The California prison system now is overwhelmed because of a series of laws enacted by politicians, fearful of being labeled “soft on crime,” who “react to sensationalistic coverage of a crime with knee-jerk, quick-fix answers,” says Joe Domanick of the USC Annenberg’s Institute for Justice and Journalism. “Only years later do the mistakes, false assumptions and unexpected consequences begin to emerge, and then the criminal justice system is forced to deal with the mess created by the bad lawmaking,” Domanick writes in the Los Angeles Times.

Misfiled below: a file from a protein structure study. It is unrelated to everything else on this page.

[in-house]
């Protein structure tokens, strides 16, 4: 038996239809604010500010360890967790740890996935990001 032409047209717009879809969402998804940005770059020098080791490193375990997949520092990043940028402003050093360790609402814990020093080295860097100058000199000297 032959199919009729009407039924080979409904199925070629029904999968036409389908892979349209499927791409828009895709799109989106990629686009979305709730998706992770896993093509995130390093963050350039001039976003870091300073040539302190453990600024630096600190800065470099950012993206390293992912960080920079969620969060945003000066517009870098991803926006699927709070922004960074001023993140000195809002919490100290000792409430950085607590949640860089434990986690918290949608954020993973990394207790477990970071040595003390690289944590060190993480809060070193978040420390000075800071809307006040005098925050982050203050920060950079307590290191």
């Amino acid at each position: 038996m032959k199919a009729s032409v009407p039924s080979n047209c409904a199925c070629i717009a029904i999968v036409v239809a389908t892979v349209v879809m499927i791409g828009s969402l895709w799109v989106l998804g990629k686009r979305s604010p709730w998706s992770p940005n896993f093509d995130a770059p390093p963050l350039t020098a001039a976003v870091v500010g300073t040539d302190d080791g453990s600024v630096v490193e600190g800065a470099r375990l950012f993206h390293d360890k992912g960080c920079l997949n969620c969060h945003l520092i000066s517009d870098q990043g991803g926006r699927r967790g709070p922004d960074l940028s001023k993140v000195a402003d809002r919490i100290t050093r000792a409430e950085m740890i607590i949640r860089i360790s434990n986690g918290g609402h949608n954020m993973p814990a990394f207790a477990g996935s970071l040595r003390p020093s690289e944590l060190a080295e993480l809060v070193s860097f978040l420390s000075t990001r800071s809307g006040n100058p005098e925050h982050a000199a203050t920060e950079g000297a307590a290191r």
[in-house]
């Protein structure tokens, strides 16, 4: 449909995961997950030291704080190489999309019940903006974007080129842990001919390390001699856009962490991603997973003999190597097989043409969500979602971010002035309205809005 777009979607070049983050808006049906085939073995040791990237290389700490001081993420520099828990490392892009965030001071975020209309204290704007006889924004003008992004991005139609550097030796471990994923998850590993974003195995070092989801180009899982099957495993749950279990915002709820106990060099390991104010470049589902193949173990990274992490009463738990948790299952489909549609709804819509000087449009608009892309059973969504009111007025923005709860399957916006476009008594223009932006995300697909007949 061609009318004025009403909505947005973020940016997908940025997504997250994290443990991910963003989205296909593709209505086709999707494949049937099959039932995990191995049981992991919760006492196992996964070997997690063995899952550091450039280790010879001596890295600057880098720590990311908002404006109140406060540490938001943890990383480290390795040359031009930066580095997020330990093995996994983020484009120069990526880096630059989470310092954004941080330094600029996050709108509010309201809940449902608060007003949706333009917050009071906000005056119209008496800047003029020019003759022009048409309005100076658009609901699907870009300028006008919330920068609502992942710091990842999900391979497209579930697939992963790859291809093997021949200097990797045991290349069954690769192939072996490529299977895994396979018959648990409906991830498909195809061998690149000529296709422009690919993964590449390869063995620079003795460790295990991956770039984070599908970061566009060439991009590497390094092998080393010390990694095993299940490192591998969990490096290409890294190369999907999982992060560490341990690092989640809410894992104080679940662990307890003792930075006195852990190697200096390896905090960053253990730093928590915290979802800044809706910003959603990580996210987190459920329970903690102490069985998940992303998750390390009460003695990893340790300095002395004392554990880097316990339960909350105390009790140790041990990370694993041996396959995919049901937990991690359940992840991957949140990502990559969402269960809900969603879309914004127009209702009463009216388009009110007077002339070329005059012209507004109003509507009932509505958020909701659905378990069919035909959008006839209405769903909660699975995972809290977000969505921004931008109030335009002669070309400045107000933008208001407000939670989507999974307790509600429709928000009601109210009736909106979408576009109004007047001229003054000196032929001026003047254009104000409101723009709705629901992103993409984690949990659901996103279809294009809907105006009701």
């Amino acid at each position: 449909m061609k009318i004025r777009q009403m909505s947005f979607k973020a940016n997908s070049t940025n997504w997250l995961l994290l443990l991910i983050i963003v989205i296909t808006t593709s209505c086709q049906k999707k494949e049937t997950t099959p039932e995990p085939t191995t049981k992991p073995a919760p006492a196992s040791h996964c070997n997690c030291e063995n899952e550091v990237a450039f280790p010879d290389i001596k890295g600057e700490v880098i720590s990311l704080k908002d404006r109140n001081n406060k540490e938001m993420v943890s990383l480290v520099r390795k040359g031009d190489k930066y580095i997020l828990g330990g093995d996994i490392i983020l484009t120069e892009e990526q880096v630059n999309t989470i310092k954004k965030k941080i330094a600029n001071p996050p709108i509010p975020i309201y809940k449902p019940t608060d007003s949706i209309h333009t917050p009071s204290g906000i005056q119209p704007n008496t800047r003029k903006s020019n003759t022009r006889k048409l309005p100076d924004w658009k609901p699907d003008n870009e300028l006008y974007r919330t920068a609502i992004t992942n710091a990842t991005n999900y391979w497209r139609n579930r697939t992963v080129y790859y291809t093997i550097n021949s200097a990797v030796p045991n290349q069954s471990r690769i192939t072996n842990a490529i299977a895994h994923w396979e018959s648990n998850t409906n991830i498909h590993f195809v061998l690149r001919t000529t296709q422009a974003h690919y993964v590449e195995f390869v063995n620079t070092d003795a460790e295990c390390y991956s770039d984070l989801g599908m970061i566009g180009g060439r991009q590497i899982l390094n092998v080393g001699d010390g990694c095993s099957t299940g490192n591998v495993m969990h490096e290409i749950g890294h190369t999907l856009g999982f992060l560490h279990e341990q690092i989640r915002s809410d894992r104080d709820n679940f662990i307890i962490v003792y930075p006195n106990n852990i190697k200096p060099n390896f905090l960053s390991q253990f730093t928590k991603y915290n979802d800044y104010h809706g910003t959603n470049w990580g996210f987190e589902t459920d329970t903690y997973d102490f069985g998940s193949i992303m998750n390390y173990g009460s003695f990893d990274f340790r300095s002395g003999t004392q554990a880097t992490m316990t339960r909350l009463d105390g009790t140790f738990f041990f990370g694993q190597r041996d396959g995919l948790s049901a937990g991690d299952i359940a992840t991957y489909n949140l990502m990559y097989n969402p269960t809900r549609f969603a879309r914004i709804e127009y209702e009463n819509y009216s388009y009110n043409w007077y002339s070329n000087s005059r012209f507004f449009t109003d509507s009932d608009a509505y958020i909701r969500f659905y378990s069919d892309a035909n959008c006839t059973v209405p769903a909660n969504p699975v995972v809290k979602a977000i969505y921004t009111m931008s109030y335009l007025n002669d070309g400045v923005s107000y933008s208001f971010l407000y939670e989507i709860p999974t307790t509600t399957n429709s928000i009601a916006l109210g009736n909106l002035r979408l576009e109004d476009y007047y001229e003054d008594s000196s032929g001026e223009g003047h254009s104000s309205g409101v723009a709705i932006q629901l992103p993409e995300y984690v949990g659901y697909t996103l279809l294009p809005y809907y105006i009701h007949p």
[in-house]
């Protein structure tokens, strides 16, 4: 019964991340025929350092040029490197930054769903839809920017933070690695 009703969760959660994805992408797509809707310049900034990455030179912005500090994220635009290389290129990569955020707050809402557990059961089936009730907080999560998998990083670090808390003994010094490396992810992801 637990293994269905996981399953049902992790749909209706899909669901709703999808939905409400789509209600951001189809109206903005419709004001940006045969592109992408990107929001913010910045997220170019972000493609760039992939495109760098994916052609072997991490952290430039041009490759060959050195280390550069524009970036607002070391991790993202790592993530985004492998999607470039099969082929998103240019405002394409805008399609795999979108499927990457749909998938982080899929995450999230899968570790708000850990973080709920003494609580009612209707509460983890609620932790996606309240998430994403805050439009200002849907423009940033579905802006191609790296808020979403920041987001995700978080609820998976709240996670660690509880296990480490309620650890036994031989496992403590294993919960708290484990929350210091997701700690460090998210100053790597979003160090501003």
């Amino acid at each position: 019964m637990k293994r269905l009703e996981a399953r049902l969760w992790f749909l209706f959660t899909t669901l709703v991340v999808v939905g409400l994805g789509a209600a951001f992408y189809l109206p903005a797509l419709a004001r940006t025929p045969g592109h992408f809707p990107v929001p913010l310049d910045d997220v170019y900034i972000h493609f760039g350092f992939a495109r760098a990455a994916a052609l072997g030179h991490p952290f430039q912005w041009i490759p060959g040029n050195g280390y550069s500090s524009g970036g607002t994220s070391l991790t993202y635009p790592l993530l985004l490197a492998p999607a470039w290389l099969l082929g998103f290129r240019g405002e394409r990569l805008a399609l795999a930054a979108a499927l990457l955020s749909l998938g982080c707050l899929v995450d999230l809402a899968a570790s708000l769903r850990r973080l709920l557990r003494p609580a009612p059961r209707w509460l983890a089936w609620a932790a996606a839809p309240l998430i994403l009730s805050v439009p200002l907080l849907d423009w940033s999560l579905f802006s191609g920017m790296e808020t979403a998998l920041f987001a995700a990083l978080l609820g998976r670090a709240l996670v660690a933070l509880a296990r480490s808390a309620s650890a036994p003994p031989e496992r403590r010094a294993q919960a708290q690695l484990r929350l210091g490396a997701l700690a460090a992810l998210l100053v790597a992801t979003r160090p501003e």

Under California’s “three strikes” law, tens of thousands of inmates convicted of nonviolent crimes are serving out long second- and third-strike sentences, as well as thousands more behind bars because minor crimes were turned into felonies with mandatory minimum sentences, says Domanick. Now, with an inmate population of 173,000, the prison budget has skyrocketed 79 percent, to $8.5 billion, becoming the fastest-growing category in the state budget and a factor in a $14-billion deficit. He says Gov. Arnold Schwarzenegger’s idea of an early release for 22,000 inmates convicted of nonviolent crimes should get “serious attention rather than panicky headlines that lead to bad criminal justice laws.”